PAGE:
new to forum, Holly-wood? - Woodworking Talk - Woodworkers Forum
 
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post #1 of 9 Old 04-09-2016, 12:38 PM Thread Starter
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new to forum, Holly-wood?

Hi folks, new to the forum & have to say, I like what I`m reading on here, I can`t abide online squabbles, bad manners or nasty comments just because you disagree with someone!
having just cut down a holly tree in my garden I`ve been looking on the web about how difficult to work it can be & why not to use the timber, but, I was wondering if it could be used (once dried) for plates? I reckon I`m gonna give it a go & will post the results on here.
I don`t have a lathe but I can get round that, with 30+ years working in the UK building trade I`m sure I can give this at least a good try.
I`m gonna post my opinions about a lovely little Quangsheng block plane I recently acquired & an Anant smoothing plane I rescued from a neighbours shed that needs if not a full restoration, a good fettling at least.
looking forward to contributing to the forum, now, where`s the joke`s thread, I`ve loads of them!
cheers guys (& dolls) Wastrel.
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post #2 of 9 Old 04-09-2016, 12:58 PM
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Welcome To the forum Wastrel...Look forward to seeing what you have going on...I understand what your saying about online squabbles but what is great here is everyone can give there opinion ..Glad your here ..
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post #3 of 9 Old 04-09-2016, 06:26 PM
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Welcome to the fold, moohaha!

Haven't seen any squabbles here yet so I think we're good.

Start a conversation or post a picture of your work :-)
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post #4 of 9 Old 04-09-2016, 07:07 PM
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Welcome, wastrel. Holly is a beautiful white wood and I think that it would make a very nice platter. Woodturners often rough turn green wood and then allow it to dry to allow for shrinking and warping before doing the final turning. Wood that is left in whole log form generally takes many years to dry and is likely to split as it dries out.

If you aren't familiar with the process of drying green wood for make lumber, the basic steps are:
  1. Cut the log into slabs on a bandsaw, your choice of flat sawn, quarter sawn, or rift sawn and making sure that the area around the pith is removed because it will split.
  2. Sticker the wood ... place it in stacks with spacer sticks between boards so that air is able to circulate around each board. Place heavy weights on top of the stack so that the wood won't warp as it dries and cover the stack to protect it from the weather.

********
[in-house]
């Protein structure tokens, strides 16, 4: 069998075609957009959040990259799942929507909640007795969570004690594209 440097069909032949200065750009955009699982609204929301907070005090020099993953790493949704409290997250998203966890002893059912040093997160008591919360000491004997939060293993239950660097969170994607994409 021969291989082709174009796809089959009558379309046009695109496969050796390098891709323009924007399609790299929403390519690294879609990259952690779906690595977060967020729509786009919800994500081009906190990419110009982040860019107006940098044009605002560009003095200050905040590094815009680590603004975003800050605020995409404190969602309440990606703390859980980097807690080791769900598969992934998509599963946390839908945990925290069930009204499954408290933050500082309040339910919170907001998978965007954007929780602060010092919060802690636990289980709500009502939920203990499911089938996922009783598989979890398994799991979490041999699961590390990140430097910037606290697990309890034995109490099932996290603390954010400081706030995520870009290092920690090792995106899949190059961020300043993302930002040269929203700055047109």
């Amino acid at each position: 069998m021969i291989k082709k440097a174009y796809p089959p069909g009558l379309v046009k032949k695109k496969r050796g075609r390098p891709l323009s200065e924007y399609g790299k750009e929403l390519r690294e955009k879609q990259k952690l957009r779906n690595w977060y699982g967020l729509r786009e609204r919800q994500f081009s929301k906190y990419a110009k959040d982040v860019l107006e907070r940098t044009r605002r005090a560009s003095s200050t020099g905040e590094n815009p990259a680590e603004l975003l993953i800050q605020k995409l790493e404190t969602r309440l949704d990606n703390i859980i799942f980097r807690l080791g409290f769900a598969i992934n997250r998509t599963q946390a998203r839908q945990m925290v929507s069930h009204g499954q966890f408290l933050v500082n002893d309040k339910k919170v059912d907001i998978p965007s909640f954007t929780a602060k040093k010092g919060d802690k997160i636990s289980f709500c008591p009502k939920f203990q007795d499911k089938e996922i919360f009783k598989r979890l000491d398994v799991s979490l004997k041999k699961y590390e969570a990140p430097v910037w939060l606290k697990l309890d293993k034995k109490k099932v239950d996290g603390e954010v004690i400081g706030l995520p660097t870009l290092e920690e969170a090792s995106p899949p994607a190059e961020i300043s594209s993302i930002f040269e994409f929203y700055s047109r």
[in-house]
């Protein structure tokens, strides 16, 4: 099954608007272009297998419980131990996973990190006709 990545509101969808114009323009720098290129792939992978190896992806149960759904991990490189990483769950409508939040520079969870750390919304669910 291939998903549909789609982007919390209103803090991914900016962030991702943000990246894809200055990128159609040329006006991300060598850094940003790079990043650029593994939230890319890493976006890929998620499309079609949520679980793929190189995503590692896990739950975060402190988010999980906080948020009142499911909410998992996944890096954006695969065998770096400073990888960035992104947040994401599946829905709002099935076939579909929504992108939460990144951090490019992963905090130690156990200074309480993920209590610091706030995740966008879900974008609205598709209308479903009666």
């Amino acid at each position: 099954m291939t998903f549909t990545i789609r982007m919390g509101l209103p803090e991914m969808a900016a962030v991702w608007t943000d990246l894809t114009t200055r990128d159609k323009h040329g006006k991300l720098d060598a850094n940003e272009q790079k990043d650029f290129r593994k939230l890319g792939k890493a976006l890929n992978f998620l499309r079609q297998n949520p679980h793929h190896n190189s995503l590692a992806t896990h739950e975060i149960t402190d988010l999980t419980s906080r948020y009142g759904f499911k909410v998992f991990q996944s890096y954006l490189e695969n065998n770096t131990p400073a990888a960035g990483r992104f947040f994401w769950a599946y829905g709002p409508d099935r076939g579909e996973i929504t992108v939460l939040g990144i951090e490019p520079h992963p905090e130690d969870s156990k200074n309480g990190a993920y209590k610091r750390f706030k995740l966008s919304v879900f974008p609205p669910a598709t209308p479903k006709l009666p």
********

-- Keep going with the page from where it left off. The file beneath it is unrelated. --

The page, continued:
3. All about one year drying time for each inch (2.5 cm) of board thickness.
  4. Joint and plane the wood to final thickness after it has dried.
That is a greatly oversimplified description, but it gives a rough idea of the necessary steps.

If you do embellishments to your work such as carving, coloring, or pyrography then holly is a good wood to work with because of its smooth grain structure and uniformity of color.

This is a nice forum where folks are civil to one another. It's interesting that on some other forums people behave as though they were raised by wolves when they can hide their identity.

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post #5 of 9 Old 04-10-2016, 02:13 AM
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I just bought some holly for inlay work. I recall it being a bit pricey. I'm thinking you should use it wisely
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post #6 of 9 Old 04-13-2016, 10:38 AM
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Holly is a great wood for turning. The only downside is that it is hard to dry it so that it does not get blue staining in it. You are supposed to cut the tree down in winter when the sap is down to minimize moisture and try to dry it as quick as possible. I got some a year or two ago and followed those directions - cut it in January, processed them into blanks that night on my bandsaw then dried them next to my woodstove - and I still got quite a bit of staining. The pieces are still usable but don't look quite as nice as they would if they were pure white. An interesting thing I noticed is that the pieces left in the round stayed white inside but unfortunately they checked very badly so I couldn't use them.

Here is a small bowl I turned from Holly.
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post #7 of 9 Old 04-13-2016, 12:47 PM
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As I understand it, one of the things that makes holly pricey is that it's rare to find a large section of tree trunk that's not full of branches and thus, knots. So, clear holly of any size tends to be expensive. So, if you've got a tree that you can some useable timber out of, by all means, go for it!
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post #8 of 9 Old 04-14-2016, 10:00 AM Thread Starter
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thanks for the input guys,
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post #9 of 9 Old 04-19-2016, 12:11 AM
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I have a lot of holly a buddy took down...it was wrong season and its bluing...i think it looks better than if was white. Gives character..like spalting. Great wood to turn tho. Never had any issues with it.
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